- That same month features the return of the regular B.P.R.D. team of Mike Mignola, John Arcudi, and Tyler Crook, with B.P.R.D. Hell on Earth: The Devil’s Engine. The Zinco Corporation again rears its ugly head after a devastating earthquake, pitting Devon and Fenix in an uneasy alliance against bat-faced monsters and the evil empire’s other mad-science experiments! Additionally, this new series will feature covers by former Hellboy artist Duncan Fegredo.
- Finally, Cameron Stewart returns to the B.P.R.D. universe in June with B.P.R.D. Hell on Earth: Exorcism. In this story we learn more about Ashley Strode’s evolution as an agent after she meets up with a familiar face for a series of exorcisms in a rural Indiana town. Mike Mignola and Cameron Stewart team up to share writing duties, with pencils by Cameron and covers by Viktor Kalvachev.
“Let’s break some stuff that can’t be fixed. Let’s turn some corners where there’s no going back,” said Mike Mignola in a press release. “In both Hellboy and B.P.R.D., we’re saying, ‘Well, once we do this—once we round this corner—that’s it!’ It’s not like, ‘Oh, Batman, different costume.’ We’re doing stuff where there’s no way to fix it. That is the new reality in our world. You’re REALLY going to see that in 2012.”
Creators | The Hero Initiative offers an update from colorist Tom Ziuko, who was hospitalized earlier this year for acute kidney failure and other health conditions, and then returned to the hospital for emergency surgery about a month ago. “I can’t impress upon you enough how frightening it is to actually come up against a life-threatening medical situation (not to mention two times in less than a year), and not have the financial means to survive if you’re suddenly not able to earn a living. Like so many other freelancers out there, I live paycheck to paycheck, unable to afford health insurance. Without an organization like the Hero Initiative to lend me support in this time of dire need, I truly don’t know where I would be today,” Ziuko said. [The Hero Initiative]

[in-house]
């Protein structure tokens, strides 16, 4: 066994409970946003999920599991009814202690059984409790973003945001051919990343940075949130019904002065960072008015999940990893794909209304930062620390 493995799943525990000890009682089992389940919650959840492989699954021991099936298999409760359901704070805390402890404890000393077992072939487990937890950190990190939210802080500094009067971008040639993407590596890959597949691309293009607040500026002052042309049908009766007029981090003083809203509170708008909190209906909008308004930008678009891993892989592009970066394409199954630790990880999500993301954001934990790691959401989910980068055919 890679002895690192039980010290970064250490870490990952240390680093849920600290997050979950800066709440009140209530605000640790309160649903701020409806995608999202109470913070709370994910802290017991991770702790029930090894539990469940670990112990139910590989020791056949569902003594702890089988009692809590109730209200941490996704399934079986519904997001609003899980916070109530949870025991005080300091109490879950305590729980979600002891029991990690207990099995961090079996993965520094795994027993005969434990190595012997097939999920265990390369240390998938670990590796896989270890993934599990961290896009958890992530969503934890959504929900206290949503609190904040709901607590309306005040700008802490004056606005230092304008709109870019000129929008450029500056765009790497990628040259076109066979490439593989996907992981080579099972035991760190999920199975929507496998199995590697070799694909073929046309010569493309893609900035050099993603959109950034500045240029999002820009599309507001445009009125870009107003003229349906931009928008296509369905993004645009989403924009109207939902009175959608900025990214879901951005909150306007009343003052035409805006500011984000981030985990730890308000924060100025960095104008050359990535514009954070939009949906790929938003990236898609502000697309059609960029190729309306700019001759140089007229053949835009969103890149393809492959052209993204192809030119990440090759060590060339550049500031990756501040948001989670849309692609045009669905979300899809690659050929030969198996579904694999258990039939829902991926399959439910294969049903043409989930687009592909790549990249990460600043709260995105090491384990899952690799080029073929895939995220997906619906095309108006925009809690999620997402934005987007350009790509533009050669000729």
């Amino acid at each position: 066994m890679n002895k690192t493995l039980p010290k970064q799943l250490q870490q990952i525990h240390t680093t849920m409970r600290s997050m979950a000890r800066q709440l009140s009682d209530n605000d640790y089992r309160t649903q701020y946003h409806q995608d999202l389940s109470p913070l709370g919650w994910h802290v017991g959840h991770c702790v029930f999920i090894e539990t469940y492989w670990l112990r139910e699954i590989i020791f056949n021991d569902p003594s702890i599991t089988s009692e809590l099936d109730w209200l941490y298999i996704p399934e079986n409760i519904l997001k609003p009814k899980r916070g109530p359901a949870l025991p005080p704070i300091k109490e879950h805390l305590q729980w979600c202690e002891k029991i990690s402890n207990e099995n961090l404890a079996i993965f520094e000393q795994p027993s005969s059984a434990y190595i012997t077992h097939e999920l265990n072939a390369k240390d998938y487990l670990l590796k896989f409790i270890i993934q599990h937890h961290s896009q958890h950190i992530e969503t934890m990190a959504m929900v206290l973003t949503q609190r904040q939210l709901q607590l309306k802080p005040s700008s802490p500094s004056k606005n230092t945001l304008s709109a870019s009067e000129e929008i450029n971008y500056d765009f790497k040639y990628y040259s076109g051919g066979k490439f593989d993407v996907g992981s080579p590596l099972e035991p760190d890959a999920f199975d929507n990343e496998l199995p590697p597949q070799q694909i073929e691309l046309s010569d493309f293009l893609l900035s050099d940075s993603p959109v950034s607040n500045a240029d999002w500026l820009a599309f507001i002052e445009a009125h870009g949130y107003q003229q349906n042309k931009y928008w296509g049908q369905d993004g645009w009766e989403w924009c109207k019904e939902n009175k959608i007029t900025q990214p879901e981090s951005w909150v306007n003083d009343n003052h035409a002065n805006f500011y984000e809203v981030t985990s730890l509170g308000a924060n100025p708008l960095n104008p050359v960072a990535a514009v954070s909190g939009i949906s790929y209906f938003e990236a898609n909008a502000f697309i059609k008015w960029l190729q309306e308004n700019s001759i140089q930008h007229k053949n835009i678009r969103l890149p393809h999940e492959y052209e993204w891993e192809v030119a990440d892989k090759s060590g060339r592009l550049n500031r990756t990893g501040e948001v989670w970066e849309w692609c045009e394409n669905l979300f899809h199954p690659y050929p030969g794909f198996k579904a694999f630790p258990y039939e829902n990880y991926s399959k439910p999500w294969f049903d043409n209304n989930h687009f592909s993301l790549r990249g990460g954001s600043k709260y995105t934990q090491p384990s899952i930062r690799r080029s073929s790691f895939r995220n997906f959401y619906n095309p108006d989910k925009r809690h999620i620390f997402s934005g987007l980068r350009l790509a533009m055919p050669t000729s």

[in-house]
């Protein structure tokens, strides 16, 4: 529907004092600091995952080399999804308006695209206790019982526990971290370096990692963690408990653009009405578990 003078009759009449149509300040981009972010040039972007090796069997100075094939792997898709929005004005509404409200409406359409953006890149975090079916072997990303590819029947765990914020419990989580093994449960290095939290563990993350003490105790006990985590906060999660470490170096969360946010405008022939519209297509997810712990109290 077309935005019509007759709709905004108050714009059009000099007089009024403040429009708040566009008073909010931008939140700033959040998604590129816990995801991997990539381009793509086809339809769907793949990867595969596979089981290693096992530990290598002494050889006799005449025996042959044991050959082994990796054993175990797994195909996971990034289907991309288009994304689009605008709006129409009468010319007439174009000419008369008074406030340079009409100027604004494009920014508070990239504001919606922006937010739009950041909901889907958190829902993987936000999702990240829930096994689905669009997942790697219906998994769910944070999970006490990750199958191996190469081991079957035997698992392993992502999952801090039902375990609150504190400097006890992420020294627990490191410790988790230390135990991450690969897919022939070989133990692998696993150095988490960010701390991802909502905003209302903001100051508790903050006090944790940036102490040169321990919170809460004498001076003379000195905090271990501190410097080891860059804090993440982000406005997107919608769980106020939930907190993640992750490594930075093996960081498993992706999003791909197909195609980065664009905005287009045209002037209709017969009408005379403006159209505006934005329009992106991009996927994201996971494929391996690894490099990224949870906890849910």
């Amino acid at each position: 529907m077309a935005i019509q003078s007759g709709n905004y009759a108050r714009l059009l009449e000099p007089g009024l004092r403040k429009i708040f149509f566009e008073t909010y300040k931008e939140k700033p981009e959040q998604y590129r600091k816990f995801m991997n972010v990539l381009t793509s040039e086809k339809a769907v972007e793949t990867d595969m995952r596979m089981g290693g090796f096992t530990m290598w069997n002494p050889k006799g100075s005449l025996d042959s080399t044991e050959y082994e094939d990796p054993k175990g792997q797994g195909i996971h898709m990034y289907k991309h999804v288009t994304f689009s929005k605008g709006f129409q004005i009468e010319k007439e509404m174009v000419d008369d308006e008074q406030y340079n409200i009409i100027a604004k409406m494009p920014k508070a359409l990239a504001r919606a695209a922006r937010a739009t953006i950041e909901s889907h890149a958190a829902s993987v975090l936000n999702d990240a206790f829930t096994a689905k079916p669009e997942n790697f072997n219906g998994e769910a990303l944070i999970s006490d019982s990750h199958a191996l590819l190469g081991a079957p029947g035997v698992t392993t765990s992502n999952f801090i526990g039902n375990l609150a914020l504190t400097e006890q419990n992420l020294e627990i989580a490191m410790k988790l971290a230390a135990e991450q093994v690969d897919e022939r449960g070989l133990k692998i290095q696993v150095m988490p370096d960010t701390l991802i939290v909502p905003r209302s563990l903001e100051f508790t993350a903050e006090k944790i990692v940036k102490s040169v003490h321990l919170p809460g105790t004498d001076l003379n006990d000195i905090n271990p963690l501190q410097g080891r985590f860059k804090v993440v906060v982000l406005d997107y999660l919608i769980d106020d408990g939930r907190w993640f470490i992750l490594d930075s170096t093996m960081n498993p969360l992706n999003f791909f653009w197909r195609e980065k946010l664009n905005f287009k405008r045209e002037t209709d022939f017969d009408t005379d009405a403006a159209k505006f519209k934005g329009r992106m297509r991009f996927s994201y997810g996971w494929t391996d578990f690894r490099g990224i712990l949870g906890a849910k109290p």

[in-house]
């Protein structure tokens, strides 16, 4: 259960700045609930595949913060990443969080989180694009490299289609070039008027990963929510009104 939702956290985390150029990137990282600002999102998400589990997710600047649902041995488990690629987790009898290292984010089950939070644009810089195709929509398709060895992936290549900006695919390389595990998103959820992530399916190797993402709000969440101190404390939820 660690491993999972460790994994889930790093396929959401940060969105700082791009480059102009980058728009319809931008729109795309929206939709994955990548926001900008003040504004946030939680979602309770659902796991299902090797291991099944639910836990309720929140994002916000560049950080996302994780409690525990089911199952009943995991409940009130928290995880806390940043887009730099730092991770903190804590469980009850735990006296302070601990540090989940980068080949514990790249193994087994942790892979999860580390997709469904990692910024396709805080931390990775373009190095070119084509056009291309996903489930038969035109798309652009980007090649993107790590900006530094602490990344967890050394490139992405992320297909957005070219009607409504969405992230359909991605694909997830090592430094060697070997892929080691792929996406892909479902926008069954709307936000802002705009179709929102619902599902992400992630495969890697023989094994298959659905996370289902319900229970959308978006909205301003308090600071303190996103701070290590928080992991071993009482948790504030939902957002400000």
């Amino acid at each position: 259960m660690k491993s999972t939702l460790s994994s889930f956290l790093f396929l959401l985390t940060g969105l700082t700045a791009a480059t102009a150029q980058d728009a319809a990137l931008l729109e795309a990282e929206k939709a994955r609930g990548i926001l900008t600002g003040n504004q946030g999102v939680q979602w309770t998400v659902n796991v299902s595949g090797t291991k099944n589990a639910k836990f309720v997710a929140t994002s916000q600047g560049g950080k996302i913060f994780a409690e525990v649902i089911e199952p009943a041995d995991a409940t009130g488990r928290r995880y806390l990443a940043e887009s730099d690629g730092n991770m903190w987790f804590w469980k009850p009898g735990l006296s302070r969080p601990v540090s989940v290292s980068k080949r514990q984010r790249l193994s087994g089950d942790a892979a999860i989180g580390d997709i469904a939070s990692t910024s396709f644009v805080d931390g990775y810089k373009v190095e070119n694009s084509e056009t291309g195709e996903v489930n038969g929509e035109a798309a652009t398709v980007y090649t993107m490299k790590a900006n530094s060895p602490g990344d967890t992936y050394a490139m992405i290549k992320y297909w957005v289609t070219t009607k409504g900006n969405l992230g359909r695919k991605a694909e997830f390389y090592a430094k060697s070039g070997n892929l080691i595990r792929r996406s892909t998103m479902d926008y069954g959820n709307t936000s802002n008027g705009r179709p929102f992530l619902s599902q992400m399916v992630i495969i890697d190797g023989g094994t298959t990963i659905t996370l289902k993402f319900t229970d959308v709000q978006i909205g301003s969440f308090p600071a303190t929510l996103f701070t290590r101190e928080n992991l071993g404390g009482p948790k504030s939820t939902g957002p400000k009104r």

Publishing | CNN asks the question “Are women and comics risky business?” as Christian Sager talks to former DC editor Janelle Asselin, blogger Jill Pantozzi, Womanthology organizer Renae De Liz and others about the number of women who work in comics, the portrayal of female characters and why comic companies don’t actively market books to women. “Think about it from the publisher’s point of view,” Asselin said. “Say you sell 90 percent of your comics to men between 18 and 35, and 10 percent of your comics to women in the same age group. Are you going to a) try to grow that 90 percent of your audience because you feel you already have the hook they want and you just need to get word out about it, or b) are you going to try to figure out what women want in their comics and do that to grow your line?” [CNN]
Hello and welcome to What Are You Reading? This week our special guest is Dark Horse assistant editor Jim Gibbons, who I spoke to about his new job on Friday.
To see what Jim and the Robot 6 crew have been reading, click below …
Shawn Crystal sends word that a stellar group of artists have formed a new sketchblog, Ashcan All-Stars. The line-up includes Crystal, Christopher Mitten, Erik Jones, James Stokoe, Khary Randolph, Moritat, Nathan Fox, Robbi Rodriguez, Ryan Stegman, Sheldon Vella and Tyler Crook. This week the crew kicks off their blog with a bunch of Sin City sketches, while future themes will include Blacksad, Zelda and Skydoll.
I should also point out that Sin City features strippers, so several of the pieces are not safe for work.
As I was going through the folders I’d set up on my hard drive for my yearly trek to the San Diego Comic Con, seeing what needed to be cleaned out and what was still on my “to do” list, I realized I was sitting on a huge stockpile of art that Oni Press had given me after their panel on Friday. I’d asked Oni’s Cory Casoni for the artwork they showed from Rascal Raccoon, the new book they announced at the show, and he gave me everything they showed during their presentation.
And there was a lot of stuff. Granted, a lot of it you’ve probably seen before — Chris posted some preview art from Power Lunch last week, for instance, and they had a lot of pages from The Sixth Gun that came from various issues of its run — but I figured why not share it all? And this seemed the week to do it, since they showed a lot of pages from Phil Gelatt and Tyler Crook‘s Petrograd, which hits shops this week.
So, after the jump, you’ll find the covers for some upcoming books like the second Black Metal and Spell Checkers volumes, as well as pages from One Soul, Petrograd and many other Oni books. For more on the panel itself, I’ll direct you to John Scarff’s report over on CBR.